U.S. DEPARTMENT OF THE INTERIORBUREAU OF LAND MANAGEMENT
 
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Pocatello Field Office

Sites and Facilities

Southeast Idaho landscape ranges from salt desert shrub to high elevation sub-alpine fir that supports unique plants and animals and provides an environment for different recreational opportunities. Visitors to this area will discover unique historical information and enjoy fishing, camping and off-highway vehicle (OHV) riding.

The Blackfoot River flows through a desert canyon of sagebrush and juniper habitat where visitors enjoy hiking and trout fishing. Anglers can set-up camp at one of five small campgrounds, lining the shores of the Blackfoot River. Wildlife viewers will enjoy the area’s nesting golden eagles, prairie falcons, red-tailed hawks and great horned owls.

A range of floating opportunities is available along the Blackfoot River for boaters of all experience levels. The 10-mile stretch of river from Blackfoot Dam to Cutthroat Creek Campground hosts primarily Class I rapids, with one Class II section. The section from Cutthroat Trout Campground to Trail Creek Bridge includes 12 miles of Class II rapids. More advanced boaters will enjoy the 12-mile stretch from Trail Creek Bridge to Cedar Creek (near Aldridge) that hosts Class III-IV or IV-V rapids, depending on water levels.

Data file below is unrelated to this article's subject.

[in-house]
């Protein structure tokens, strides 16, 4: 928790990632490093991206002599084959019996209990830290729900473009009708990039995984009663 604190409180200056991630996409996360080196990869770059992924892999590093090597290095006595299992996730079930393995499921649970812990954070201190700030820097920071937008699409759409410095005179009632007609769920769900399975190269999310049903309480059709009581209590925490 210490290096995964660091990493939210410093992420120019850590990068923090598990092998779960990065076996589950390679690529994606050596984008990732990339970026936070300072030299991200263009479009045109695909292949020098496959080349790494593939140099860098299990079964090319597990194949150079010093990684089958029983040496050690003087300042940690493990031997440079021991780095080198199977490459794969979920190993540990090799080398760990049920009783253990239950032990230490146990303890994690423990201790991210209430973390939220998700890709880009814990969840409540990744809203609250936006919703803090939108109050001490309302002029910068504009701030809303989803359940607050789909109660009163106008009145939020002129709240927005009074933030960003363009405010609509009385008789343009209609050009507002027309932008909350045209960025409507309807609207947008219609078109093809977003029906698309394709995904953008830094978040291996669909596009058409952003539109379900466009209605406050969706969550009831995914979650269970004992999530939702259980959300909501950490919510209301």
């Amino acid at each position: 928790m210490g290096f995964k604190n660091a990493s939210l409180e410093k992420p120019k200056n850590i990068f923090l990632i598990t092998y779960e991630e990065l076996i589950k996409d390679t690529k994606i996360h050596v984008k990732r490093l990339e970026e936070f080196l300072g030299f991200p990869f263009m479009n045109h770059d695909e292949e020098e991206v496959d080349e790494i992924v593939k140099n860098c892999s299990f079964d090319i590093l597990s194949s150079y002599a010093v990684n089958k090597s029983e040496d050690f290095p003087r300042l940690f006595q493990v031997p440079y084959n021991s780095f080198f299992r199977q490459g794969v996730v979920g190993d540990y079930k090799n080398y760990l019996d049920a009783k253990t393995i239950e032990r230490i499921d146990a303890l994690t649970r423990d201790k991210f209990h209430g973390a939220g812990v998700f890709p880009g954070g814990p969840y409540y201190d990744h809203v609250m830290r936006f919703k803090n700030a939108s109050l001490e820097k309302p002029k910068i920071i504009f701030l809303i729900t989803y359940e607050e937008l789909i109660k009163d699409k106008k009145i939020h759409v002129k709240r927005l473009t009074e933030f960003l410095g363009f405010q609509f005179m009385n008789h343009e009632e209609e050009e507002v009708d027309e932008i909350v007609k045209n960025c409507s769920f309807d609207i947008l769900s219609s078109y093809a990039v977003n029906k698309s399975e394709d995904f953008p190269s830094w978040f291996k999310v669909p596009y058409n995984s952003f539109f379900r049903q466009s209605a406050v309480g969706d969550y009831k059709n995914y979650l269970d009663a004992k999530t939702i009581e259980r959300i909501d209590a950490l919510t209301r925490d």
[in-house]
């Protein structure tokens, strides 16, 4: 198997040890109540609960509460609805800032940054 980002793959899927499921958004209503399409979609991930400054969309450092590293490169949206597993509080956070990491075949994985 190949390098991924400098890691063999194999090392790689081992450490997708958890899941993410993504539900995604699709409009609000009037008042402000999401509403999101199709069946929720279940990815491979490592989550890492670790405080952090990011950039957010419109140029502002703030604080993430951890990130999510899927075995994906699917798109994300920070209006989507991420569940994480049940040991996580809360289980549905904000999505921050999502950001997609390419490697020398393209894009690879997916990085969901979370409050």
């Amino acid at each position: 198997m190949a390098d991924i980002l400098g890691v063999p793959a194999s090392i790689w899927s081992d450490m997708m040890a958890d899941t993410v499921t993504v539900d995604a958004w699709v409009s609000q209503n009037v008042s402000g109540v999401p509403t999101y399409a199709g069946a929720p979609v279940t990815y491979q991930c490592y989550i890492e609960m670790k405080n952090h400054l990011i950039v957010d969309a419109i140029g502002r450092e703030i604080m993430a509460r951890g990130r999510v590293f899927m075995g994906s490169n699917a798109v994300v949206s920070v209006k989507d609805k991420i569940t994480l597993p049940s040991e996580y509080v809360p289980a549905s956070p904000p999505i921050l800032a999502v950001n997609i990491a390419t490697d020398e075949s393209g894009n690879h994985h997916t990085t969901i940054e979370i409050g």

Other floating and fishing opportunities can be found on the Portneuf and Bear Rivers. Motorized and non-motorized boating and fishing can be found on the Snake River below American Falls Dam. The Blackfoot and Oneida Reservoirs host a large population of rainbow and cutthroat trout. A developed campground is located at each reservoir for avid fishermen and other water sports enthusiasts.

Visitors and local residents enjoy the convenience of outdoor adventures right in their backyard. Many recreation options can be found within an hour’s drive of Pocatello. On the edge of town, visitors can explore 40 miles of designated routes on foot, mountain bike or off-highway vehicle (OHV) at the Chinese Peak - Blackrock Trail System. All travel via motorized vehicles and mountain bikes is limited to designated routes and from November 16 – April 15, a seasonal closure is in effect to protect important mule deer winter range. Horse and foot traffic (hiking, snow shoeing and cross-country skiing) is welcome year-round during the winter months.

To experience the history and scenery of this region, drive the Pioneer Scenic Byway or the Bear Lake Caribou Scenic Byway, or hike along the Oregon/California National Historic Trail.


Floating the Blackfoot River


 
Last updated: 03-01-2013